Wednesday, April 8th 2020
Moths can be found all year round; some are day flying (or diurnal) and others are nocturnal. Of the latter, certain species are attracted to light. Lepidopterists (people who study or collect butterflies and moths) make the most of this and use special mercury vapour moth-traps to catch them for recording purposes. There are other techniques such as 'sugaring' - attracting them to a sticky mixture (usually painted onto trees) and 'wine-roping' - using a mixture of red wine and sugar, soaked onto a length of rope and draped into foliage. However, you don't have to be an expert to have a closer look at moths as many are lured to artificial lights on buildings too especially when the weather is warm and dry. A quick check around external lights and windows in the morning can lead to some interesting finds. The lights outside the field centre seem to be very appealing to the Foxglove moths! They are surprisingly fun to identify with a myriad of intricate patterns to explore. Different species have different 'flight seasons' which is useful when trying to identify them. There are lots of good moth books available and there is also plenty of help online such as the 'moths on the wing by month' pages by the Yorkshire branch of the Butterfly Conservation Trust. Another useful resource is the UKmoths online guide. Many moths are quite variable in appearance, so don't just look for an exact match. If you don't find what you're looking for you can also contact your Vice County Recorder - you can find their contact details on the Recorders website.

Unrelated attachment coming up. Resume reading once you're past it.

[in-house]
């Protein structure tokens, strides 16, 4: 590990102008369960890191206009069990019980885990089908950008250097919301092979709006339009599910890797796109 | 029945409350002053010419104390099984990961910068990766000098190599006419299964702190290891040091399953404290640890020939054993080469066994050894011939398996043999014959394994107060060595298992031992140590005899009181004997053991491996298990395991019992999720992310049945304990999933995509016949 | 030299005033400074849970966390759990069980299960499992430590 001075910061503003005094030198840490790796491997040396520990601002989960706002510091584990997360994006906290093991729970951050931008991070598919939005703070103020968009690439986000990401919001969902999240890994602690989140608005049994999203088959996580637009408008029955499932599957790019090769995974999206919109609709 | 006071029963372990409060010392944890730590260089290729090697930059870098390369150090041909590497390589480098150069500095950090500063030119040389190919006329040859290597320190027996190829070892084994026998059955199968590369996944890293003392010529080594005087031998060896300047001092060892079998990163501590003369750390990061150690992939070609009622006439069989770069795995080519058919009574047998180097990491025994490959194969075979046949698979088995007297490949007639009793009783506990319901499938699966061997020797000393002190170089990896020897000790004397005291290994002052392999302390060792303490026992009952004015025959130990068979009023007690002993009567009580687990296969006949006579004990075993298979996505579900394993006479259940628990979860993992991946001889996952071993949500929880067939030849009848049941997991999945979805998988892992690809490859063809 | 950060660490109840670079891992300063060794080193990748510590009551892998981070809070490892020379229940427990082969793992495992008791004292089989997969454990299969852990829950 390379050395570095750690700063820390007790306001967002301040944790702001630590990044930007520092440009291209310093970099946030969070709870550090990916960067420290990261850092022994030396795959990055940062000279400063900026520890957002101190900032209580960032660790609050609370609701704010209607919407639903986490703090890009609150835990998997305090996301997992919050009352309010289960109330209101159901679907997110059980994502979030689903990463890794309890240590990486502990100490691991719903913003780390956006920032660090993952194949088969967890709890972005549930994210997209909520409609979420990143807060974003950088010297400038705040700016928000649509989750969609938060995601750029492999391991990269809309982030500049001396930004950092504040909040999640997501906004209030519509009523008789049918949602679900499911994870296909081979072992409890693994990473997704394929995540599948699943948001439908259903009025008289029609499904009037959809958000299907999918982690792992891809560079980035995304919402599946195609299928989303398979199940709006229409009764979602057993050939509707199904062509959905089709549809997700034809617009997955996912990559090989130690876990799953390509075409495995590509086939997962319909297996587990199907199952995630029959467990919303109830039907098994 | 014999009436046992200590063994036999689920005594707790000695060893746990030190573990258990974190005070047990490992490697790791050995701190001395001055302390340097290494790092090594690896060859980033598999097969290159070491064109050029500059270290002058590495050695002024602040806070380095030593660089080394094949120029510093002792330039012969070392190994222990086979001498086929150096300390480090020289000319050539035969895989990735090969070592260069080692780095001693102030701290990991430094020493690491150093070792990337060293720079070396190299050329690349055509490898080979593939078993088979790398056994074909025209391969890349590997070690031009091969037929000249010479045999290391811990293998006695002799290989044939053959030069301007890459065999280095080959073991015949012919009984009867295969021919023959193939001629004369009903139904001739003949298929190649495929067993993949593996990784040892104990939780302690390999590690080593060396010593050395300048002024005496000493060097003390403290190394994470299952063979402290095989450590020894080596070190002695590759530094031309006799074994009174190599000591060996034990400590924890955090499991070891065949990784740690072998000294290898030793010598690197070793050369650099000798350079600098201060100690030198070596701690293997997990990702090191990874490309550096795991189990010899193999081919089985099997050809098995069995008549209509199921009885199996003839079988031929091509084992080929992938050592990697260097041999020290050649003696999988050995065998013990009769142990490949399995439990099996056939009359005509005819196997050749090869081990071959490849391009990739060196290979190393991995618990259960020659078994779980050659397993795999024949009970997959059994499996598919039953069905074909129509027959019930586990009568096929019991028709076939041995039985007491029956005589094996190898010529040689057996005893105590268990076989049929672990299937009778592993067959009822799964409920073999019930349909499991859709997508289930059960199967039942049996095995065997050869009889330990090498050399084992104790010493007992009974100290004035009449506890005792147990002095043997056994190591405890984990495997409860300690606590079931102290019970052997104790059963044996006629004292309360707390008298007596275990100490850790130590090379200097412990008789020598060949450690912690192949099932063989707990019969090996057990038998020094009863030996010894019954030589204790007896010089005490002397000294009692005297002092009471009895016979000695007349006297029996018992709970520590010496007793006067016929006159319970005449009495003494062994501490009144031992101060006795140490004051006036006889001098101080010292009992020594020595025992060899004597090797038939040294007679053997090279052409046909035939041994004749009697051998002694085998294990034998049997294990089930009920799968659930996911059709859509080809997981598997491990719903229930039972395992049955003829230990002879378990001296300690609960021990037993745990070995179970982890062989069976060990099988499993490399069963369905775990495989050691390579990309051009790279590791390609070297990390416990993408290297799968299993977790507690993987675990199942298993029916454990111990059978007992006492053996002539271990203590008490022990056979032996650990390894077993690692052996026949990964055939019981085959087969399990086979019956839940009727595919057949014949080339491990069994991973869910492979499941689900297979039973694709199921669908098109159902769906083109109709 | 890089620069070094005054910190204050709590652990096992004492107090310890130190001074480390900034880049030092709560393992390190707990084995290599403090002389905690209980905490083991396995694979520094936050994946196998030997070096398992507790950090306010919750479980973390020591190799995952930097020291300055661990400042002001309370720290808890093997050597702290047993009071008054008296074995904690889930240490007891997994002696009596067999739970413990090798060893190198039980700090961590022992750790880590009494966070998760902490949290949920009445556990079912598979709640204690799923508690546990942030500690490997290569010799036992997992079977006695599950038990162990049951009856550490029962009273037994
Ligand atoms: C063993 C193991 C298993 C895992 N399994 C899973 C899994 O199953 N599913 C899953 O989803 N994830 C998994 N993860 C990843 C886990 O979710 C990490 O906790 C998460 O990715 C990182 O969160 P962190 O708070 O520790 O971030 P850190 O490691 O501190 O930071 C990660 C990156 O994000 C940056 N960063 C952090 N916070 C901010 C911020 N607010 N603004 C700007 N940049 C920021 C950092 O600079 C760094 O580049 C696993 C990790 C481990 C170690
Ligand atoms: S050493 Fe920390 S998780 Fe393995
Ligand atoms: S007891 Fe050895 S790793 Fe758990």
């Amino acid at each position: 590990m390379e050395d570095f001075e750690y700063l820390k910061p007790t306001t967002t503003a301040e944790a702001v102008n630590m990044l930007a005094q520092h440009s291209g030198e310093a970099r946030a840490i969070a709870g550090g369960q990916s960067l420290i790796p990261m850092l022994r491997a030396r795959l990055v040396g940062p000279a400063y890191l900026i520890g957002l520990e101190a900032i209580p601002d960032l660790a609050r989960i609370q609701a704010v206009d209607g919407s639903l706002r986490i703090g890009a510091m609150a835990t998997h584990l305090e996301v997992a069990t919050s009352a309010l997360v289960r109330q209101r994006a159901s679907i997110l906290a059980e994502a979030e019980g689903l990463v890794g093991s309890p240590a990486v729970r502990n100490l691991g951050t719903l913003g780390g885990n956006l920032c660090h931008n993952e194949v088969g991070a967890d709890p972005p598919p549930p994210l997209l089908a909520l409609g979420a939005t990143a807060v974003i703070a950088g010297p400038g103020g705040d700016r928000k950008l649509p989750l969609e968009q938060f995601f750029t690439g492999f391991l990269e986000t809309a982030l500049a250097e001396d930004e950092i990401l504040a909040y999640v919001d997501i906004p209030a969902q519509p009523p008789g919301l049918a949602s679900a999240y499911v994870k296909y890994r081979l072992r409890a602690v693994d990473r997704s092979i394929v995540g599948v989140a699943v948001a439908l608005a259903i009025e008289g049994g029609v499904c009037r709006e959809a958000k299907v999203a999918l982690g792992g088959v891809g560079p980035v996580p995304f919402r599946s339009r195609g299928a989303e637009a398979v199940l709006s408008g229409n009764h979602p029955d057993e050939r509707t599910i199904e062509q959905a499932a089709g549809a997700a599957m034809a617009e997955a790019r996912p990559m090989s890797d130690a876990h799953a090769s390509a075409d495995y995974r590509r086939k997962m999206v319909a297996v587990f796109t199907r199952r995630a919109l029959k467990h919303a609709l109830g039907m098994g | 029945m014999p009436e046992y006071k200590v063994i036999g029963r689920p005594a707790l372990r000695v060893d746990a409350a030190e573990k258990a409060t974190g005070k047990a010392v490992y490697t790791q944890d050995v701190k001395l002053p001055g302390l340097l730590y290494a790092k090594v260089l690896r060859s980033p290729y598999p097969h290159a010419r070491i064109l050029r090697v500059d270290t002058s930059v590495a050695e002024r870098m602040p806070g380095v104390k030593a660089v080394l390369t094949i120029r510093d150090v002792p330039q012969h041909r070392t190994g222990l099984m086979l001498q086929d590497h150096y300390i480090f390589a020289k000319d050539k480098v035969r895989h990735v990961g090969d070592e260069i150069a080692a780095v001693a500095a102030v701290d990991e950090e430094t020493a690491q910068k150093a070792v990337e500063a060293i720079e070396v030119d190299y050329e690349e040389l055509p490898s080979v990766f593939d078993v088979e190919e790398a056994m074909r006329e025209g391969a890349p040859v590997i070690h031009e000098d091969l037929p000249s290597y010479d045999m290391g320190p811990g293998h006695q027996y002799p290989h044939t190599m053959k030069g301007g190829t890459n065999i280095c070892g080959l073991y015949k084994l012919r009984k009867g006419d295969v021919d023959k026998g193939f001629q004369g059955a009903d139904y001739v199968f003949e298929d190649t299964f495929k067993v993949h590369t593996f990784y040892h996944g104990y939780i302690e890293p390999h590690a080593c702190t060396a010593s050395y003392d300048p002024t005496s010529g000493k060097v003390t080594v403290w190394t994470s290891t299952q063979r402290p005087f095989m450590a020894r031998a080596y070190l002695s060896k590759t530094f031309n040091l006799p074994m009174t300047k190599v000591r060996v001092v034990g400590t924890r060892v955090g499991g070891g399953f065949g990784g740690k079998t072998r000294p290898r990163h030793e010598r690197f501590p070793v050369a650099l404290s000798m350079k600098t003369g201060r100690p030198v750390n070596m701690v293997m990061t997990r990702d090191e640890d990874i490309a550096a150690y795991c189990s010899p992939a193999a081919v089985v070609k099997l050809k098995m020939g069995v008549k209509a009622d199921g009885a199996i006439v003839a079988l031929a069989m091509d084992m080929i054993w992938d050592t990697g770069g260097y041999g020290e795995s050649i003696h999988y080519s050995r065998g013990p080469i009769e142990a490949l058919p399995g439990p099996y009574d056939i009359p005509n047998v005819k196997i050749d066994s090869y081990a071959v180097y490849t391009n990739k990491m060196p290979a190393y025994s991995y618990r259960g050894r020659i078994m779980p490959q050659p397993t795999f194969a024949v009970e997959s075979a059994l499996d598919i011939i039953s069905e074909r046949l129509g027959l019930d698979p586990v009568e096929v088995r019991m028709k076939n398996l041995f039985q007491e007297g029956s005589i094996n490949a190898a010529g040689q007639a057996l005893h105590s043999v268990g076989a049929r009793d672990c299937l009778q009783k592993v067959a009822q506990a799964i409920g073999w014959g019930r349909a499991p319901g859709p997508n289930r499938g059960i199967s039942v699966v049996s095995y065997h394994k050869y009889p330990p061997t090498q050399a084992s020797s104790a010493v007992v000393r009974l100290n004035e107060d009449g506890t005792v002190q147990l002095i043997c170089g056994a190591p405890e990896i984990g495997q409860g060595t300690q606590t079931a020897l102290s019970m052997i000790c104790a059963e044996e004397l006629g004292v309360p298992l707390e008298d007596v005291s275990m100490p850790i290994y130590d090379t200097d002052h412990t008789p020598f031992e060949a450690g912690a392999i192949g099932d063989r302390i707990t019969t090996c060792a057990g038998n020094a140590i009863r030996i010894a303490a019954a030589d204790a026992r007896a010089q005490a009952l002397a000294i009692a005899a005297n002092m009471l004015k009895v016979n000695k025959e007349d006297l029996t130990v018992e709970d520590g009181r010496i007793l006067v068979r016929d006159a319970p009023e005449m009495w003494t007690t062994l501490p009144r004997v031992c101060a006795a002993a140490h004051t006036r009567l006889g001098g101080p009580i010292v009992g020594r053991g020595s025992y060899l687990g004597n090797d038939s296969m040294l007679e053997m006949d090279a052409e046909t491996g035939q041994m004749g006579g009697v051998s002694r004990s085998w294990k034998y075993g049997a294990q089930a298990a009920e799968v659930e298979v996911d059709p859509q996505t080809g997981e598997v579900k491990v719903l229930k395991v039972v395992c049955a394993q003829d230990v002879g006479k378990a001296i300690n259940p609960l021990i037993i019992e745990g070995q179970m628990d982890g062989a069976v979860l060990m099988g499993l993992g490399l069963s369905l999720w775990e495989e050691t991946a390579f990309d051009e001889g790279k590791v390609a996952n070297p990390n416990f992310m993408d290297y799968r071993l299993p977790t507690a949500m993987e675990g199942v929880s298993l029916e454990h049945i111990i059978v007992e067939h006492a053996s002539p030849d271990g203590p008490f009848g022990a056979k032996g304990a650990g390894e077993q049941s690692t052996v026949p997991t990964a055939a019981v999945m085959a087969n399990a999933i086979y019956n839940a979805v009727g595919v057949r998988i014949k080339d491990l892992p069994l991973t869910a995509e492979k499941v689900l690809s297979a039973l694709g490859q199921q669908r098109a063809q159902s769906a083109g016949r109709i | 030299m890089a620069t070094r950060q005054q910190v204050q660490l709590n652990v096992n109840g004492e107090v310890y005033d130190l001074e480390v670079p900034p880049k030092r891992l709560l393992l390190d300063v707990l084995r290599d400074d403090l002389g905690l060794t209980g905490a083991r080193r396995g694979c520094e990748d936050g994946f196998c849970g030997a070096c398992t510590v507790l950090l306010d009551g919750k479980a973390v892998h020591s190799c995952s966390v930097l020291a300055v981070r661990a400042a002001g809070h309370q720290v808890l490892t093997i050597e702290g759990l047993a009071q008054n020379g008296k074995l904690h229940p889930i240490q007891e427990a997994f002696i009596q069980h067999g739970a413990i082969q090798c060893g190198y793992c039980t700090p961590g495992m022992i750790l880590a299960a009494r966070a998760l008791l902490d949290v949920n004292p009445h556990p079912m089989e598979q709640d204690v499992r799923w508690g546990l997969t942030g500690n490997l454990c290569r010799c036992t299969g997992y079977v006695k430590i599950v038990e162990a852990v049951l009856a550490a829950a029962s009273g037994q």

Here are a few to look out for this month in North Yorkshire:
Hebrew Character, named after the black mark in the centre of its forewing, which is unique amongst spring-flying moths.
The Twin-spotted Quaker is tawny coloured and has two black spots on the inner edge of its forewing. These common moths come to light and sugar, and feed at sallow catkins.
The ash grey Early Grey is rough in texture and has a beautiful marbled appearance. This species feeds on honeysuckle and is therefore often found in gardens.
Some species such as this Pine Beauty rest with their wings folded tightly against their body. When sitting head down on the tip of a shoot, this small moth closely resembles a pine bud.
Early Tooth-striped moths have a single generation (some species have two) and are only on the wing in April and May. They can be found at rest on tree trunks and posts during the daytime and fly from dusk.
Finally, Clouded Drab is also commonly found in back gardens feeding at sallow catkins and Blackthorn flowers.
If you find any moths in your garden we would love to see your photographs on our Facebook page, happy mothing!
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